Lessons from Netflix on the Use of Social Media for Informal Disclosure


On April 2, 2013 the Securities and Exchange Commission (SEC) issued a report (the Netflix Report) announcing that it would not pursue enforcement action against Netflix, Inc. and its Chief Executive Officer, Reed Hastings, for violating rules against selective disclosure by posting otherwise nonpublic company information on Mr. Hastings’ personal Facebook page.  The post in question touted the achievement by Netflix of the arguably material milestone of one billion monthly viewing hours of streaming content in June 2012.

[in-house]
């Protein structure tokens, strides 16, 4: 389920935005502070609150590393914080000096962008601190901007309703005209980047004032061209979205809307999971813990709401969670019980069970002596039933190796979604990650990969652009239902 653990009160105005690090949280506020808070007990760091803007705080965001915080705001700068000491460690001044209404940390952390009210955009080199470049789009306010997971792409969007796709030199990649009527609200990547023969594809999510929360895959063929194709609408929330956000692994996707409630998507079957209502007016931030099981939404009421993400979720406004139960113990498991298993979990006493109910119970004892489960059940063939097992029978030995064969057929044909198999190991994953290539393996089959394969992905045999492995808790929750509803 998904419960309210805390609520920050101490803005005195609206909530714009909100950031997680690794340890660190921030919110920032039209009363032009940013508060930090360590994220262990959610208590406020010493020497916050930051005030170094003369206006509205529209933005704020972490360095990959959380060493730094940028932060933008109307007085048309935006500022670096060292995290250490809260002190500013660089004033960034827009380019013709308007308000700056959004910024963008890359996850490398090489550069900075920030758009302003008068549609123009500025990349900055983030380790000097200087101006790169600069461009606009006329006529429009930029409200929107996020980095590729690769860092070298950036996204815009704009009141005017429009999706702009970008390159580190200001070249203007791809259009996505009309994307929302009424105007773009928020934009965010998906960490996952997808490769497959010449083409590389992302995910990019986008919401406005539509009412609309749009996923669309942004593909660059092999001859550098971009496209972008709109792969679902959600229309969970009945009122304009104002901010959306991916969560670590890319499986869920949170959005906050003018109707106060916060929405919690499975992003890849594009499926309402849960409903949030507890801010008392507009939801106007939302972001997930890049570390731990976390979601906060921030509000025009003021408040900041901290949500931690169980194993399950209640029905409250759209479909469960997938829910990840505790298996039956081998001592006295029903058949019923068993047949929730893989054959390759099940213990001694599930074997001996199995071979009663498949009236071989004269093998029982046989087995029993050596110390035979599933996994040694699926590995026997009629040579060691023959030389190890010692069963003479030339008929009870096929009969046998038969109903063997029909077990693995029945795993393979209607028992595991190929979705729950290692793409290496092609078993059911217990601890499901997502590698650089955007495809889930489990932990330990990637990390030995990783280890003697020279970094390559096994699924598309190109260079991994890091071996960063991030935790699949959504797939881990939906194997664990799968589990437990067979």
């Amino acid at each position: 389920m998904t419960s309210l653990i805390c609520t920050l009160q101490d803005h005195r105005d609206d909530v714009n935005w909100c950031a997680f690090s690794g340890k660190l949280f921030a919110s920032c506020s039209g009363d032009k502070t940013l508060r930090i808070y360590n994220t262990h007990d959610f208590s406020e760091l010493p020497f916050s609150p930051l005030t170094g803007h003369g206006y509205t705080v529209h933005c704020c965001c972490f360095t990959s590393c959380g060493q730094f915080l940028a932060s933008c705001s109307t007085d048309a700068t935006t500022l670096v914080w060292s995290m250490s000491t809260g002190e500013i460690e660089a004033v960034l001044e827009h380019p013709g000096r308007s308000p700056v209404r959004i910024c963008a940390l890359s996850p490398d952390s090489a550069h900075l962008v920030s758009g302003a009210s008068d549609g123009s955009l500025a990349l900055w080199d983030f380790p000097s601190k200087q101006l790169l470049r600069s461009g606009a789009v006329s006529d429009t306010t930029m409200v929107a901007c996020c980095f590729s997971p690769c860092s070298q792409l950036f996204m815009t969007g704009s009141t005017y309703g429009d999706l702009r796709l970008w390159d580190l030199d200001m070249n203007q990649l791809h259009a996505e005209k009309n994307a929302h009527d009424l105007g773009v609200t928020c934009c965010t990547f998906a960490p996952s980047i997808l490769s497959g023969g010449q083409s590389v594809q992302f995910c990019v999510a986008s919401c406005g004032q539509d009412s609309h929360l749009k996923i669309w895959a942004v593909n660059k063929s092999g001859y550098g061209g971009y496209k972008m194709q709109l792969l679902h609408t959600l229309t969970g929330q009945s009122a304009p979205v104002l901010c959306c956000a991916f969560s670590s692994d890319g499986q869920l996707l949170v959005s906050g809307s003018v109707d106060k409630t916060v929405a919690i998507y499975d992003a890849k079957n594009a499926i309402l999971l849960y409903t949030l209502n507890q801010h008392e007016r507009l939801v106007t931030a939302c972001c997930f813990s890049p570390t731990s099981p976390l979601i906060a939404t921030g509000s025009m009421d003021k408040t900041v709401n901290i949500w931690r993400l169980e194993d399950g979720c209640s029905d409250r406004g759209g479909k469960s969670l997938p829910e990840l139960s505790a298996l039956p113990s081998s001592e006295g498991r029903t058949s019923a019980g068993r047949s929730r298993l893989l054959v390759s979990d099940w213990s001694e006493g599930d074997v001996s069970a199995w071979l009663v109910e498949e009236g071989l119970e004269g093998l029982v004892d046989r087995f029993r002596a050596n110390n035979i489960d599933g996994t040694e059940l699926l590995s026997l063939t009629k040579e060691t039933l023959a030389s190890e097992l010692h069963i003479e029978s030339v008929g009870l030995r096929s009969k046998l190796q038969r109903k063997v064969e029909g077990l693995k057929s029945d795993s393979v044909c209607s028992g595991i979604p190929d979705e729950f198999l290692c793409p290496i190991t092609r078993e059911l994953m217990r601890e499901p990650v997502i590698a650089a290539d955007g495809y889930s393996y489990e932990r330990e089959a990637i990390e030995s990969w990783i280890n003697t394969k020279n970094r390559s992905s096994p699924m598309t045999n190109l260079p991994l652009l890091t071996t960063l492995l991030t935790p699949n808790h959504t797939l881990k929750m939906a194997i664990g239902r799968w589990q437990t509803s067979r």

The Facebook posting by Mr. Hastings broke all of the traditional rules concerning informal corporate communications.  Prior to his post, Mr. Hastings did not receive input from the Netflix chief financial officer, legal department or investor relations department.  Netflix did not file or furnish to the SEC a Current Report on Form 8-K or issue a press release concerning the milestone either before or after the post.  Netflix had not identified Mr. Hasting’s Facebook page as a source of information concerning the company.  Nonetheless, the market reacted swiftly to the Facebook post.  A technology blog picked up the post within an hour after its release, and the story also appeared in the mainstream financial press by the end of the day.  The fact that Mr. Hastings’ personal Facebook page had over 200,000 subscribers at the time of the post, including equity research analysts, shareholders, reporters and bloggers, probably speeded this dissemination, and perhaps also contributed to the significant rise in the Netflix stock price over the following trading day.